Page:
Massacre at Erland’s Point

The cast of characters read like an old version of Clue and the mystery of Who Done It? was just as intriguing.

Not just one, but six people murdered in a waterfront cottage on the tip of Erland’s Point in the spring of 1934.  The wealthy community was just about six miles outside Bremerton, but it was a world apart.

While the port town of Bremerton was always busy and bustling with ships and cargo constantly churning in and out of the harbor and people coming and going all hours of the day and night.

The hamlet of Erland’s Point was a haven from the noise, An easy getaway where the well-to-do could just do nothing. A place where the well-heeled could kick off their shoes and not worry about who might be watching.

It was both close to home and out of the way.  The perfect place for murder.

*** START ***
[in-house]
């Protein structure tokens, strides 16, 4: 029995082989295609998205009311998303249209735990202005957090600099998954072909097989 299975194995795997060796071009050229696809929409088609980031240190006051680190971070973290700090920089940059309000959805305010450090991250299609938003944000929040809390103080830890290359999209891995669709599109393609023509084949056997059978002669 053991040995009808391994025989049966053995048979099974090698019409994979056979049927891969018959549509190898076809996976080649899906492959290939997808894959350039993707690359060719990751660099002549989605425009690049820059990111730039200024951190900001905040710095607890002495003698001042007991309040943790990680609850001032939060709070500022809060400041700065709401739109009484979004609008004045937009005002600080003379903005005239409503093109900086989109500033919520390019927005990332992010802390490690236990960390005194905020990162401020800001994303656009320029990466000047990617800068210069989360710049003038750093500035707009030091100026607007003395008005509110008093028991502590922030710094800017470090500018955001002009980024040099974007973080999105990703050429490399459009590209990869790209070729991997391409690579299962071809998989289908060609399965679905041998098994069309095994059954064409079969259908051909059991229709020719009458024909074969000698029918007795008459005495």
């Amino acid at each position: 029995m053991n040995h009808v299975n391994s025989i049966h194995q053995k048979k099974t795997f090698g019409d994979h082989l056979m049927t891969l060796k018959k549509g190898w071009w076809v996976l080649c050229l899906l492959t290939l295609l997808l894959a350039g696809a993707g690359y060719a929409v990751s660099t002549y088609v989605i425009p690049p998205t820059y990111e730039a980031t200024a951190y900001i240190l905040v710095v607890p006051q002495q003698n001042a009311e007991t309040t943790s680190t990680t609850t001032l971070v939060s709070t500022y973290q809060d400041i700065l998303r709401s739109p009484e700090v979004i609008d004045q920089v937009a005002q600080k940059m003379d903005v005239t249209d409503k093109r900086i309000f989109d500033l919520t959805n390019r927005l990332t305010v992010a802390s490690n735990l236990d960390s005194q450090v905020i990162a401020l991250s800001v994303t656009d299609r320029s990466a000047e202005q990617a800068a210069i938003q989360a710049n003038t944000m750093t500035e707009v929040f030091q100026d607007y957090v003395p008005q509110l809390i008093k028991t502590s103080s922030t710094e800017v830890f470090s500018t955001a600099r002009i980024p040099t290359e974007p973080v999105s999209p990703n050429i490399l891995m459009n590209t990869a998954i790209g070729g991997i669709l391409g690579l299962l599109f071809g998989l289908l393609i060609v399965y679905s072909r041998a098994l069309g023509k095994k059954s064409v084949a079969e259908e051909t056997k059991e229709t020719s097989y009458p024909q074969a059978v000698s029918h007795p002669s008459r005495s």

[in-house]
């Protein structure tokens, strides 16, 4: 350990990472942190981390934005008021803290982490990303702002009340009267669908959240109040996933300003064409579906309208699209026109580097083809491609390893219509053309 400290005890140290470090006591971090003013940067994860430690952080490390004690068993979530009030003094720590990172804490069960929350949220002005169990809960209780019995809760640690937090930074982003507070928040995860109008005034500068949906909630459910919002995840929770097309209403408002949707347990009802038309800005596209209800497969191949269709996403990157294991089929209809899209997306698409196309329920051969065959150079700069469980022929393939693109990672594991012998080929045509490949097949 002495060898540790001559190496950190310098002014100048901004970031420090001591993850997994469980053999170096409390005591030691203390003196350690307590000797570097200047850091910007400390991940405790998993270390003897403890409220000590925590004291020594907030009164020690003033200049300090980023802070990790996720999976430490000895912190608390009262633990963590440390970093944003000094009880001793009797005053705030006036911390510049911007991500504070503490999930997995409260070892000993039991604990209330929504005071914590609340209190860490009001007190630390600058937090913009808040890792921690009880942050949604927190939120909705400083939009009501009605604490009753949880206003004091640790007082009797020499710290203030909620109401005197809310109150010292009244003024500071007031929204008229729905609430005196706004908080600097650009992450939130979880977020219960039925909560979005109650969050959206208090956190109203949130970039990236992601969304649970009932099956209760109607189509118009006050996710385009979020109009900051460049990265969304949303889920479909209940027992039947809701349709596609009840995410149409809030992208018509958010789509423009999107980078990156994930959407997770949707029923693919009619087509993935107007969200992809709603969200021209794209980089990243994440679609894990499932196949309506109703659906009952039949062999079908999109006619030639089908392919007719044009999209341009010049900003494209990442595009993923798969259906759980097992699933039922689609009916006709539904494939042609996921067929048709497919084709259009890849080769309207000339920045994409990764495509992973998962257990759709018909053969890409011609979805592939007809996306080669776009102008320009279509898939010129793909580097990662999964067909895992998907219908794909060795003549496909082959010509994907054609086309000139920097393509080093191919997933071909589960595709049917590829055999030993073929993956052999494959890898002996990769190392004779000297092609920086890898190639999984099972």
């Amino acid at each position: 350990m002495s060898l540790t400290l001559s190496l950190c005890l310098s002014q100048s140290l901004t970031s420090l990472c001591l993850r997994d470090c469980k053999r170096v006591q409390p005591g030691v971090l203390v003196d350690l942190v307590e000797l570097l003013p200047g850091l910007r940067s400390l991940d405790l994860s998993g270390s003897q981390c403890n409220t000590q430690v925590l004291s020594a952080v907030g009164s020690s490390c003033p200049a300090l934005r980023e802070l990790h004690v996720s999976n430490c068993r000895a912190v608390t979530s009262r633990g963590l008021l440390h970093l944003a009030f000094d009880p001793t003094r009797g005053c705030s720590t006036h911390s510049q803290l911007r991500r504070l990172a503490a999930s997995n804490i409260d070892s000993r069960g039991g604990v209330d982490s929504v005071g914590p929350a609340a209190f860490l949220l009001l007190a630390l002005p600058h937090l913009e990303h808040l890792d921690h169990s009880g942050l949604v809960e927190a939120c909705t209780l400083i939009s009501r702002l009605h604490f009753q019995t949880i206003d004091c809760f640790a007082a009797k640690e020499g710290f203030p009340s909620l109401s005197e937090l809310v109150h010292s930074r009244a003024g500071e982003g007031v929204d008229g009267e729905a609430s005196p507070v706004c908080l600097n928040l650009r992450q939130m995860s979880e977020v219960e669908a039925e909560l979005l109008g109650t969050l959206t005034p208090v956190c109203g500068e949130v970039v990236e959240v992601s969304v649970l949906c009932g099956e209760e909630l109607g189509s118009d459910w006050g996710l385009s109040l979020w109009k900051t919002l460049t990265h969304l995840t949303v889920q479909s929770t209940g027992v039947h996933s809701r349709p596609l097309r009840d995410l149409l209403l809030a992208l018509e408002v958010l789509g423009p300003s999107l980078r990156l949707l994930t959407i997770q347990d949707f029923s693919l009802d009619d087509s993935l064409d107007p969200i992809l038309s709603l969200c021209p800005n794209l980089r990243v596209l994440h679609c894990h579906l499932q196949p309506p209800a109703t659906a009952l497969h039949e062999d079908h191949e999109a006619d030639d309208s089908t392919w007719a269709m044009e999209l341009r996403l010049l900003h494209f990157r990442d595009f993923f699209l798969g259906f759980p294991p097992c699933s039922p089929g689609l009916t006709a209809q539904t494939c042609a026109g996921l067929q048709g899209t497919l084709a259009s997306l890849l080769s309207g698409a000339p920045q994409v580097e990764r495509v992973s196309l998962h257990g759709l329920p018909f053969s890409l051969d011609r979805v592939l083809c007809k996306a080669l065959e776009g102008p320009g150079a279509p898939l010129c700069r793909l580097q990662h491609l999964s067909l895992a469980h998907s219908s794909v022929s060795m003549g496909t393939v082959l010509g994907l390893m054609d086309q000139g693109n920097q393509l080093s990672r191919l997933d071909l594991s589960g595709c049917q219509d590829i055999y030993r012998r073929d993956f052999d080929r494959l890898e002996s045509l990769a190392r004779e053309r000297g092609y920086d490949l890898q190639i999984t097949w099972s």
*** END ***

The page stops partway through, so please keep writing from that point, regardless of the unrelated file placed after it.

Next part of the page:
The Scene of the Crime was laid out like a game board.

The bodies were strewn all around the cottage: at a card table in the game room, by the fireplace in the entryway, in repose in a bedroom. Violence had erupted in nearly every room in the house.

And the victims seemed just as random.

A wealthy grocer and the older woman he married.

A vaudeville actress and her prize-fighter husband.

A retired Navy machinist and a Bremerton bartender.

As for the murder weapon, was it the revolver?  Or the hammer?  Or the rope found at the scene?

And who was behind this massacre?

It was more than the local police could handle. More than even the county sheriff could take on. So, they called in the man who would come to be known as America’s Sherlock Holmes.

And that’s just the tip of the iceberg in this case of life imitating art, history repeating itself, and a bizarre love triangle driving it all.

In the end, one killer would walk and one would get the noose.

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